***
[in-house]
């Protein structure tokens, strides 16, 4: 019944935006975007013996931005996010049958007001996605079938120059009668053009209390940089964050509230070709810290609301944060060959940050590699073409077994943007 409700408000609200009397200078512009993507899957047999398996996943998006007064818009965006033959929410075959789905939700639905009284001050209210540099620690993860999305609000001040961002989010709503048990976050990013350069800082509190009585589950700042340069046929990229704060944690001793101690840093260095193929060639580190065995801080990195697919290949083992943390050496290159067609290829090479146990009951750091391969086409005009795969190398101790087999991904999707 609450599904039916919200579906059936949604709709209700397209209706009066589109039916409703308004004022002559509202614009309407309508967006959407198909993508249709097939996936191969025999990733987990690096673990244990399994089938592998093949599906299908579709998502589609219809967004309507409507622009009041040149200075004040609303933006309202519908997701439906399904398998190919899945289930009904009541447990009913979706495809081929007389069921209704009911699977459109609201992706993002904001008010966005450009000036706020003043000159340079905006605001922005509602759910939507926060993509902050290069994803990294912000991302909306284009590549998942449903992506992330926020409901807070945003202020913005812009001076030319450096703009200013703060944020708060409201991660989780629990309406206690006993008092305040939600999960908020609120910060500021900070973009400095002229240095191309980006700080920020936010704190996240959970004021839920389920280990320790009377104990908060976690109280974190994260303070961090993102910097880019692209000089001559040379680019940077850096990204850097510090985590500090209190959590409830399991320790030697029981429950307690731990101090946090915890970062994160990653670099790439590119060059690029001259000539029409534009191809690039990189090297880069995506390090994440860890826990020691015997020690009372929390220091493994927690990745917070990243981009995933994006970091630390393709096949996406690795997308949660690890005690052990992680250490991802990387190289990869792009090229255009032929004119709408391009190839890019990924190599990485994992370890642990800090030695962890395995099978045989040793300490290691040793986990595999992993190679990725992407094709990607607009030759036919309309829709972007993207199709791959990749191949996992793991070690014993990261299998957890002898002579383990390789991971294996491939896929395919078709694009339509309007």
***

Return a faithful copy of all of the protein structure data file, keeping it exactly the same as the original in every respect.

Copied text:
[in-house]
């Protein structure tokens, strides 16, 4: 019944935006975007013996931005996010049958007001996605079938120059009668053009209390940089964050509230070709810290609301944060060959940050590699073409077994943007 409700408000609200009397200078512009993507899957047999398996996943998006007064818009965006033959929410075959789905939700639905009284001050209210540099620690993860999305609000001040961002989010709503048990976050990013350069800082509190009585589950700042340069046929990229704060944690001793101690840093260095193929060639580190065995801080990195697919290949083992943390050496290159067609290829090479146990009951750091391969086409005009795969190398101790087999991904999707 609450599904039916919200579906059936949604709709209700397209209706009066589109039916409703308004004022002559509202614009309407309508967006959407198909993508249709097939996936191969025999990733987990690096673990244990399994089938592998093949599906299908579709998502589609219809967004309507409507622009009041040149200075004040609303933006309202519908997701439906399904398998190919899945289930009904009541447990009913979706495809081929007389069921209704009911699977459109609201992706993002904001008010966005450009000036706020003043000159340079905006605001922005509602759910939507926060993509902050290069994803990294912000991302909306284009590549998942449903992506992330926020409901807070945003202020913005812009001076030319450096703009200013703060944020708060409201991660989780629990309406206690006993008092305040939600999960908020609120910060500021900070973009400095002229240095191309980006700080920020936010704190996240959970004021839920389920280990320790009377104990908060976690109280974190994260303070961090993102910097880019692209000089001559040379680019940077850096990204850097510090985590500090209190959590409830399991320790030697029981429950307690731990101090946090915890970062994160990653670099790439590119060059690029001259000539029409534009191809690039990189090297880069995506390090994440860890826990020691015997020690009372929390220091493994927690990745917070990243981009995933994006970091630390393709096949996406690795997308949660690890005690052990992680250490991802990387190289990869792009090229255009032929004119709408391009190839890019990924190599990485994992370890642990800090030695962890395995099978045989040793300490290691040793986990595999992993190679990725992407094709990607607009030759036919309309829709972007993207199709791959990749191949996992793991070690014993990261299998957890002898002579383990390789991971294996491939896929395919078709694009339509309007």